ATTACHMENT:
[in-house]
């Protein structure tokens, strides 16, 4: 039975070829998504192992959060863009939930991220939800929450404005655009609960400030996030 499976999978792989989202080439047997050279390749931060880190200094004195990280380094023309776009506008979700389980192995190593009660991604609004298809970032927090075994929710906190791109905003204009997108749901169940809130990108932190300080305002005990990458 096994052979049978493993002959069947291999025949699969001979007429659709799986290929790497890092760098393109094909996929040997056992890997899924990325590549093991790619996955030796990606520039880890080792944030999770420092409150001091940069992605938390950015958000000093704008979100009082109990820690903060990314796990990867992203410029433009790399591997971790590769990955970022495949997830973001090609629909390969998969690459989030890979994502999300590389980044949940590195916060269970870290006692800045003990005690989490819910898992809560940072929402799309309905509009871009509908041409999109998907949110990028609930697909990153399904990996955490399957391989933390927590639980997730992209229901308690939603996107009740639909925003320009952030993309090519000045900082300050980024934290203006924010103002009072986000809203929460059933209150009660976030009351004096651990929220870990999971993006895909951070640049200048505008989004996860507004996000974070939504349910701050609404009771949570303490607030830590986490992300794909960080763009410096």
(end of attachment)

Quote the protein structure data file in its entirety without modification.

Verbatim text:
[in-house]
């Protein structure tokens, strides 16, 4: 039975070829998504192992959060863009939930991220939800929450404005655009609960400030996030 499976999978792989989202080439047997050279390749931060880190200094004195990280380094023309776009506008979700389980192995190593009660991604609004298809970032927090075994929710906190791109905003204009997108749901169940809130990108932190300080305002005990990458 096994052979049978493993002959069947291999025949699969001979007429659709799986290929790497890092760098393109094909996929040997056992890997899924990325590549093991790619996955030796990606520039880890080792944030999770420092409150001091940069992605938390950015958000000093704008979100009082109990820690903060990314796990990867992203410029433009790399591997971790590769990955970022495949997830973001090609629909390969998969690459989030890979994502999300590389980044949940590195916060269970870290006692800045003990005690989490819910898992809560940072929402799309309905509009871009509908041409999109998907949110990028609930697909990153399904990996955490399957391989933390927590639980997730992209229901308690939603996107009740639909925003320009952030993309090519000045900082300050980024934290203006924010103002009072986000809203929460059933209150009660976030009351004096651990929220870990999971993006895909951070640049200048505008989004996860507004996000974070939504349910701050609404009771949570303490607030830590986490992300794909960080763009410096």